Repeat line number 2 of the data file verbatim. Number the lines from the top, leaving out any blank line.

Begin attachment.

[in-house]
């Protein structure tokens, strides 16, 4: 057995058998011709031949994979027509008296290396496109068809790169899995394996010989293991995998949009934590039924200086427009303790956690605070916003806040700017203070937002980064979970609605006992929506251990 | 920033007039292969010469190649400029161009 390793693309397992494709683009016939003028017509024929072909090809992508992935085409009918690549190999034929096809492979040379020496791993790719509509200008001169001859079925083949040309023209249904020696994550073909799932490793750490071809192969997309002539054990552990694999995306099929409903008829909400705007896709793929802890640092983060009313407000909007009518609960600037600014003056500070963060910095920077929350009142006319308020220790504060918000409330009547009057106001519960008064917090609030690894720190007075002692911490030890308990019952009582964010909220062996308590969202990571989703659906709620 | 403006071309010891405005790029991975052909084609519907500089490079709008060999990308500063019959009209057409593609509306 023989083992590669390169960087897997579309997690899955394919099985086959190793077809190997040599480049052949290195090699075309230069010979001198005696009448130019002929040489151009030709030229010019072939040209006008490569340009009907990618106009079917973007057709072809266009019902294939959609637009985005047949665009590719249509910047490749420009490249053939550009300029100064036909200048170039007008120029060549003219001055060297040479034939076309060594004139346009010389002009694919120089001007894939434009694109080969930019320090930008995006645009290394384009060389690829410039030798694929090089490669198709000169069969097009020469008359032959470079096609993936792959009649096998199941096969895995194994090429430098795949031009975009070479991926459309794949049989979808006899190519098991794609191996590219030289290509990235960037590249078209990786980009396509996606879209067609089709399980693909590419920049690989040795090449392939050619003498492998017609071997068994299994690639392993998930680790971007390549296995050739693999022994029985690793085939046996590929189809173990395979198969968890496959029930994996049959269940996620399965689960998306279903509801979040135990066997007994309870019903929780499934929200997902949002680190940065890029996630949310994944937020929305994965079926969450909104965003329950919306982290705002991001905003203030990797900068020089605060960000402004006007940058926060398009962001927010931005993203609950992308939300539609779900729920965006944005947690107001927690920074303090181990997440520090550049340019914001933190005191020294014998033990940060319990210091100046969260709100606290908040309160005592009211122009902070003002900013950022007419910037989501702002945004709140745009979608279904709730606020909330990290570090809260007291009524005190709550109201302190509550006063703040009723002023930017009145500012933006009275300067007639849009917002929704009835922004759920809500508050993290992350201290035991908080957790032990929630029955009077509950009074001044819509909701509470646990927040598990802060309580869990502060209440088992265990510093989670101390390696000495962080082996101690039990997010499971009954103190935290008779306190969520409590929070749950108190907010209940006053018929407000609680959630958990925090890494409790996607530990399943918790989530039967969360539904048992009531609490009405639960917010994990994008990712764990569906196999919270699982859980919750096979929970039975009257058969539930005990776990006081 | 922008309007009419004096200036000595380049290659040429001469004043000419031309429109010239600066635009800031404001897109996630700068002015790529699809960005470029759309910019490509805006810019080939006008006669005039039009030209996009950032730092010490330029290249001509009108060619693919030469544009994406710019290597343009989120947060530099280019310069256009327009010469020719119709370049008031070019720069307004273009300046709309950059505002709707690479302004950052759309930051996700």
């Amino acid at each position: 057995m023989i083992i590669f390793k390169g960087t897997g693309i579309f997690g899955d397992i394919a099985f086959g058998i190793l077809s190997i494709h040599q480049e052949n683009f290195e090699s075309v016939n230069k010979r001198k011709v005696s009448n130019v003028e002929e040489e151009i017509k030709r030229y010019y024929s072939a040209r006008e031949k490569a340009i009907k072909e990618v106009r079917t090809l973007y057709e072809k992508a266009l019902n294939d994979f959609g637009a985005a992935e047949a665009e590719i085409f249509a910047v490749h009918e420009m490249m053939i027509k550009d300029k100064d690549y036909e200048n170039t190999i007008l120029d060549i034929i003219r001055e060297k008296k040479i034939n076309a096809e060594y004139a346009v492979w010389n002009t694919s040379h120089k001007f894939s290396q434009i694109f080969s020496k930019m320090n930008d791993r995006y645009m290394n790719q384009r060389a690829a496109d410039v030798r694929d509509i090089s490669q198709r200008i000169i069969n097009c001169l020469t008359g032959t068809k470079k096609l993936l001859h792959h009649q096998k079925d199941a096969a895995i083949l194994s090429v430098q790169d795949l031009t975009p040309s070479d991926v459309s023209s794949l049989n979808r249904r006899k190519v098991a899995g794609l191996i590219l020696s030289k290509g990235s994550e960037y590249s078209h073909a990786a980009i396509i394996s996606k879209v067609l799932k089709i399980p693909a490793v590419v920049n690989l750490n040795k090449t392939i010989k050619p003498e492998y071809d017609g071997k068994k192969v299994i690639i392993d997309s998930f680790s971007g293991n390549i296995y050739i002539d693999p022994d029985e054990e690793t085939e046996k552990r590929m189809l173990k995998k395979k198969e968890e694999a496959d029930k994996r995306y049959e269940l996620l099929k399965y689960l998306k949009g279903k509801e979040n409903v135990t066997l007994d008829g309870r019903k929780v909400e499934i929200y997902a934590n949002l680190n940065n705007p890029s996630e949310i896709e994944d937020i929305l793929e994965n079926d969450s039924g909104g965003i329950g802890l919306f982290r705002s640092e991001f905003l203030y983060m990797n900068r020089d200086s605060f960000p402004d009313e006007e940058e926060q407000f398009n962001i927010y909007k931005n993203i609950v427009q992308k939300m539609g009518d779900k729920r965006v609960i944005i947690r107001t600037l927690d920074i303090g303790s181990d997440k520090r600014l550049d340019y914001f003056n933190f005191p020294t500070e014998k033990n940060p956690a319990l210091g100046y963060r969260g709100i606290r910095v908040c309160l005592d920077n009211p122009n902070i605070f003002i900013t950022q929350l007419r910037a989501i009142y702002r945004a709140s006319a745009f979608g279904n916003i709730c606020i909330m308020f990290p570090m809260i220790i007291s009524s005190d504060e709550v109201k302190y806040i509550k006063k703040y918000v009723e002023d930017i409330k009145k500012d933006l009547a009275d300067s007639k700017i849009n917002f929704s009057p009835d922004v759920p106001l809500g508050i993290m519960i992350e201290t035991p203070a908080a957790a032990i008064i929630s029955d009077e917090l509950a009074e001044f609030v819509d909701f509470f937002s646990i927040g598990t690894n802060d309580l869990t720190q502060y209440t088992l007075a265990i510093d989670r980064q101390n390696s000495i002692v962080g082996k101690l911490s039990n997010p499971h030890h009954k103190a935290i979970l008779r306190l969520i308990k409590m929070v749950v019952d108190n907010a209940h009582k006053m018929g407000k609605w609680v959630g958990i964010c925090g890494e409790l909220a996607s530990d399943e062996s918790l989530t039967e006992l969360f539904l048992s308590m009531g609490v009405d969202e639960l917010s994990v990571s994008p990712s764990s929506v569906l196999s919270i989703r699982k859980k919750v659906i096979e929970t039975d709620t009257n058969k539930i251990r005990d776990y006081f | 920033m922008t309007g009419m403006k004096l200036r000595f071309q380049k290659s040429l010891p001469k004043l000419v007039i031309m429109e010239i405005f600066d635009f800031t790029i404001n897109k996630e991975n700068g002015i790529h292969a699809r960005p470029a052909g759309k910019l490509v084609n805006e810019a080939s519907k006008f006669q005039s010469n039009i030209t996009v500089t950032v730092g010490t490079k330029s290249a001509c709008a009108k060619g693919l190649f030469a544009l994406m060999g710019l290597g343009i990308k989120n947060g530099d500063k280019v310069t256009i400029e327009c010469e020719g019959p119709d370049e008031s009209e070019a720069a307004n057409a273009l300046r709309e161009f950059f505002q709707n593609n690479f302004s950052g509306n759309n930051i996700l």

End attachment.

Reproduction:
């Protein structure tokens, strides 16, 4: 057995058998011709031949994979027509008296290396496109068809790169899995394996010989293991995998949009934590039924200086427009303790956690605070916003806040700017203070937002980064979970609605006992929506251990 | 920033007039292969010469190649400029161009 390793693309397992494709683009016939003028017509024929072909090809992508992935085409009918690549190999034929096809492979040379020496791993790719509509200008001169001859079925083949040309023209249904020696994550073909799932490793750490071809192969997309002539054990552990694999995306099929409903008829909400705007896709793929802890640092983060009313407000909007009518609960600037600014003056500070963060910095920077929350009142006319308020220790504060918000409330009547009057106001519960008064917090609030690894720190007075002692911490030890308990019952009582964010909220062996308590969202990571989703659906709620 | 403006071309010891405005790029991975052909084609519907500089490079709008060999990308500063019959009209057409593609509306 023989083992590669390169960087897997579309997690899955394919099985086959190793077809190997040599480049052949290195090699075309230069010979001198005696009448130019002929040489151009030709030229010019072939040209006008490569340009009907990618106009079917973007057709072809266009019902294939959609637009985005047949665009590719249509910047490749420009490249053939550009300029100064036909200048170039007008120029060549003219001055060297040479034939076309060594004139346009010389002009694919120089001007894939434009694109080969930019320090930008995006645009290394384009060389690829410039030798694929090089490669198709000169069969097009020469008359032959470079096609993936792959009649096998199941096969895995194994090429430098795949031009975009070479991926459309794949049989979808006899190519098991794609191996590219030289290509990235960037590249078209990786980009396509996606879209067609089709399980693909590419920049690989040795090449392939050619003498492998017609071997068994299994690639392993998930680790971007390549296995050739693999022994029985690793085939046996590929189809173990395979198969968890496959029930994996049959269940996620399965689960998306279903509801979040135990066997007994309870019903929780499934929200997902949002680190940065890029996630949310994944937020929305994965079926969450909104965003329950919306982290705002991001905003203030990797900068020089605060960000402004006007940058926060398009962001927010931005993203609950992308939300539609779900729920965006944005947690107001927690920074303090181990997440520090550049340019914001933190005191020294014998033990940060319990210091100046969260709100606290908040309160005592009211122009902070003002900013950022007419910037989501702002945004709140745009979608279904709730606020909330990290570090809260007291009524005190709550109201302190509550006063703040009723002023930017009145500012933006009275300067007639849009917002929704009835922004759920809500508050993290992350201290035991908080957790032990929630029955009077509950009074001044819509909701509470646990927040598990802060309580869990502060209440088992265990510093989670101390390696000495962080082996101690039990997010499971009954103190935290008779306190969520409590929070749950108190907010209940006053018929407000609680959630958990925090890494409790996607530990399943918790989530039967969360539904048992009531609490009405639960917010994990994008990712764990569906196999919270699982859980919750096979929970039975009257058969539930005990776990006081 | 922008309007009419004096200036000595380049290659040429001469004043000419031309429109010239600066635009800031404001897109996630700068002015790529699809960005470029759309910019490509805006810019080939006008006669005039039009030209996009950032730092010490330029290249001509009108060619693919030469544009994406710019290597343009989120947060530099280019310069256009327009010469020719119709370049008031070019720069307004273009300046709309950059505002709707690479302004950052759309930051996700």